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by
ABIGAIL VAN BUREN
©2014 Universal Press Syndicate

A CAREER IN LAW
ENFORCEMENT IS LIKELY
TO UPSET FORMER COP

DEAR ABBY: How should I tell my father that
I have chosen a career he never wanted me to
consider? I plan to become a police officer. Abby,
all my life I have felt the call to help people. I
know a career in law enforcement brings with
it the possibility of danger, especially in today’s
climate. But I have always known I would be the
person running toward danger while everyone
else is running away from it. I am passionate
about this, and my wife fully supports it.
The issue is, my father was a police officer. He
hated every minute of it. He has always said he
never wanted me to take that path. I understand
all he wants is to keep me safe. At the same time, I
don’t want to miss out on this career. I don’t want
to spend the rest of my life regretting that I didn’t
follow my heart and do something I know I would

have success with. Should I go through with the
testing and, if I am selected, tell him then? Please
help, because this is keeping me up at night. -FOLLOWING MY HEART
DEAR FOLLOWING: Your father loves
you, but he cannot -- and should not -dictate how you live your life. A career in
law enforcement is not for everyone for the
reason you mentioned. It would have been
helpful if you had explained exactly what it
was about policing that made him hate it,
assuming that he told you.
When he finds out, expect him to be very
upset and possibly angry about your choice.
But I see no reason why you should upset him
before finding out if you qualify for a job in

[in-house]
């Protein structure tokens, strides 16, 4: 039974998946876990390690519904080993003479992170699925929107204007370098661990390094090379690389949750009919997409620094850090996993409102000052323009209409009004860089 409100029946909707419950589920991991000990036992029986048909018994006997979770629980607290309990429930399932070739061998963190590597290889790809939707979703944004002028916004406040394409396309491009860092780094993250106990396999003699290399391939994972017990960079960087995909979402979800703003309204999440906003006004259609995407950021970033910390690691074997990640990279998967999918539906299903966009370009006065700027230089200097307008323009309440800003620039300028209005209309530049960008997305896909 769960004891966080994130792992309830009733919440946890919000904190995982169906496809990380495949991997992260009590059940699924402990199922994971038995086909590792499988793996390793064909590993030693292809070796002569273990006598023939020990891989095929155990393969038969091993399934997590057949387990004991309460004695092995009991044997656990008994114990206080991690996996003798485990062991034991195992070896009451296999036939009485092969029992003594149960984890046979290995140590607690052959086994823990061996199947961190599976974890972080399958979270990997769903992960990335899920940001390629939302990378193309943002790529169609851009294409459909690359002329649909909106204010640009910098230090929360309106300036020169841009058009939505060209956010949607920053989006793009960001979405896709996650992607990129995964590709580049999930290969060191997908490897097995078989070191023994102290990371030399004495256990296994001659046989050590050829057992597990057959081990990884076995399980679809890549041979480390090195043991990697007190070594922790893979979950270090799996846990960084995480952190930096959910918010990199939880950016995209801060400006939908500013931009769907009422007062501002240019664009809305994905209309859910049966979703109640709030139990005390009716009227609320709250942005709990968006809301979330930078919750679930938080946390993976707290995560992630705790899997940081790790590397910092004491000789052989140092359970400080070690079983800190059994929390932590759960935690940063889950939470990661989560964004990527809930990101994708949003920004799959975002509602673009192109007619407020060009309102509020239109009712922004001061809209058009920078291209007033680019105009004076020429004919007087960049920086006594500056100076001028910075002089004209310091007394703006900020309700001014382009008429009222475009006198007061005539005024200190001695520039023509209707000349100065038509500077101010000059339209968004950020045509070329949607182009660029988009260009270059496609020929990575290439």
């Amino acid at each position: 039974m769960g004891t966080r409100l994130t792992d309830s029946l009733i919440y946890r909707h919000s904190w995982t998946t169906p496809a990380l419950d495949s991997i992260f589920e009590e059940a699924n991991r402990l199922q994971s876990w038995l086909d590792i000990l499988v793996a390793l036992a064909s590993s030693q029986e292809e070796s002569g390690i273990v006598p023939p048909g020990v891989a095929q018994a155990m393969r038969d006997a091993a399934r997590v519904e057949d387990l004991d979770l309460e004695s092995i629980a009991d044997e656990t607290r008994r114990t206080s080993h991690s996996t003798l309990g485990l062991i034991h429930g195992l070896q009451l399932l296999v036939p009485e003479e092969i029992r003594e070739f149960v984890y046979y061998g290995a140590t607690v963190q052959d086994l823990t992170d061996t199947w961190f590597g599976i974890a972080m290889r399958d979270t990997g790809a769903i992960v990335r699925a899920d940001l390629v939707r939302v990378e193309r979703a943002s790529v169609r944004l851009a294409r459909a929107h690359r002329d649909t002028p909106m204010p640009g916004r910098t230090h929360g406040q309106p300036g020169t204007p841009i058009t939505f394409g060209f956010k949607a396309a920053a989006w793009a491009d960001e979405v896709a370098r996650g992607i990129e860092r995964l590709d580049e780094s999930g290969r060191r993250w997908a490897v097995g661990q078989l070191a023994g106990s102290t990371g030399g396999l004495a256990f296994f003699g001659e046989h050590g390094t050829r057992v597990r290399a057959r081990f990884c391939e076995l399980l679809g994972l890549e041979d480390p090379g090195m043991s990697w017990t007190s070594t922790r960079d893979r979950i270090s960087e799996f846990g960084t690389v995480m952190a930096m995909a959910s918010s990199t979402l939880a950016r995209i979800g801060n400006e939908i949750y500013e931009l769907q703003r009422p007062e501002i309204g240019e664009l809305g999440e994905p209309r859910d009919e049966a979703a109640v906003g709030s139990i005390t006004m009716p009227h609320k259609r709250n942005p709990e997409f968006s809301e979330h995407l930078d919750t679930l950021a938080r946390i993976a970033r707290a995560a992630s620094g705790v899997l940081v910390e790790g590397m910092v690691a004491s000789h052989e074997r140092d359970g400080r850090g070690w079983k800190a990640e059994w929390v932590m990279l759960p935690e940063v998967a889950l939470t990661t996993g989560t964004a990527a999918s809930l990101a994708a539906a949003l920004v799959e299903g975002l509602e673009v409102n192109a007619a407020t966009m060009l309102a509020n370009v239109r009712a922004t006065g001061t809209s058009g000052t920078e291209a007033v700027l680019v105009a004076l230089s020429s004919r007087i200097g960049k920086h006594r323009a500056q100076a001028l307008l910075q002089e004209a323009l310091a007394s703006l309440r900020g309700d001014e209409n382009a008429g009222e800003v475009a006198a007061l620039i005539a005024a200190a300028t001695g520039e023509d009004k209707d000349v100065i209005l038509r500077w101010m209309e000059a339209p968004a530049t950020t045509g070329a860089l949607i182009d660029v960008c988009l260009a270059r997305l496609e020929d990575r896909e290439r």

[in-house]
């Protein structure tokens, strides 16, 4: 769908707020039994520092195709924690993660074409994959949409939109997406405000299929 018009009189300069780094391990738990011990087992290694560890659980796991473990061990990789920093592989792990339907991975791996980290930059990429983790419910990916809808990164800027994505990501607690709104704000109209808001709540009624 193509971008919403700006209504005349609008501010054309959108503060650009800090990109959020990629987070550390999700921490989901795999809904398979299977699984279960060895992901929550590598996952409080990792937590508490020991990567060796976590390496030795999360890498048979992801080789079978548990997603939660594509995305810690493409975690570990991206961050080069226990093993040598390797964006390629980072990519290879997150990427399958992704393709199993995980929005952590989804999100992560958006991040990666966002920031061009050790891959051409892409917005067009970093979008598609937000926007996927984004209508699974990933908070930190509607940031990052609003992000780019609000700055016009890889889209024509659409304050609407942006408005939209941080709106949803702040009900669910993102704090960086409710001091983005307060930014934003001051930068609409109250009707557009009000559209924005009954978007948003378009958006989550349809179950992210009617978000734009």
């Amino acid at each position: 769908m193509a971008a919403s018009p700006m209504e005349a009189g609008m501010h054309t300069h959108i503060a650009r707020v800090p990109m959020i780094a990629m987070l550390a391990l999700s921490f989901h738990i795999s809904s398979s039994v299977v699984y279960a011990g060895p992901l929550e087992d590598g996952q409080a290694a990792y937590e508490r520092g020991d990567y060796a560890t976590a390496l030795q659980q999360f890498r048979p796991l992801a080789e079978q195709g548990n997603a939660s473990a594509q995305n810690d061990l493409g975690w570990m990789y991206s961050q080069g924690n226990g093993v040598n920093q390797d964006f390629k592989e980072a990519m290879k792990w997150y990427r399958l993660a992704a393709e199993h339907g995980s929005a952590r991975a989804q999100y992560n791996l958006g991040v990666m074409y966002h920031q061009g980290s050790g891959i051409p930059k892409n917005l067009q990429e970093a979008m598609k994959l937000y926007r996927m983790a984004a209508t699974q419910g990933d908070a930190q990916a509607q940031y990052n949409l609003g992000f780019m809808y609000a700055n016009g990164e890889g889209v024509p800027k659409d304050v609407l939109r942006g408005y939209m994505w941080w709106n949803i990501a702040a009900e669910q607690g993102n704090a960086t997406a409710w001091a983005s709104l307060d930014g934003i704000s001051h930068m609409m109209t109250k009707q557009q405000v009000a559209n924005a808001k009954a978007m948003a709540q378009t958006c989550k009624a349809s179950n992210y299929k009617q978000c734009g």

law enforcement. If you do pass the exams,
give him the news then.
DEAR ABBY: My sister-in-law recently asked
me for parenting advice. Our kids are about the
same age, and she has been having issues with her
preschooler’s behavior that I don’t have with my
son.
Abby, the reason her kid is out of control is
she and her husband don’t give him any limits.
They don’t believe in saying “no” and try instead
to “guide him to positive choices.” They never
discipline him, even when he hits or screams at
them, and as a result, he’s mean and disrespectful.
Little kids are uncomfortable with that much
freedom.

Even though she asked, I don’t think my sisterin-law really wants my advice, at least not the
advice I would like to give her. So what do I say
when she asks? It’s clear they need help, but I’m
judgmental and probably not a good messenger. I
tried loaning her a parenting book I’ve used, but it
didn’t take. -- PARENTING ADVICE IN CANADA
DEAR P.A.: Your sister-in-law may simply
be venting her frustration when she dumps
on you. When she asks for advice again,
tell her that because you haven’t faced the
problems she’s encountering, you don’t feel
“qualified” to advise her. Then suggest she
ask her pediatrician for guidance.
Dear Abby is written by Abigail Van Buren, also
known as Jeanne Phillips, and was founded by
her mother, Pauline Phillips. Contact Dear Abby
at www.DearAbby.com or P.O. Box 69440, Los
Angeles, CA 90069.
To receive a collection of Abby’s most
memorable -- and most frequently requested -poems and essays, send your name and mailing
address, plus check or money order for $8 (U.S.
funds) to: Dear Abby -- Keepers Booklet, P.O. Box
447, Mount Morris, IL 61054-0447. Shipping and
handling are included in the price.
COPYRIGHT 2019 ANDREWS MCMEEL
SYNDICATION
1130 Walnut, Kansas City, MO 64106;
816-581-7500

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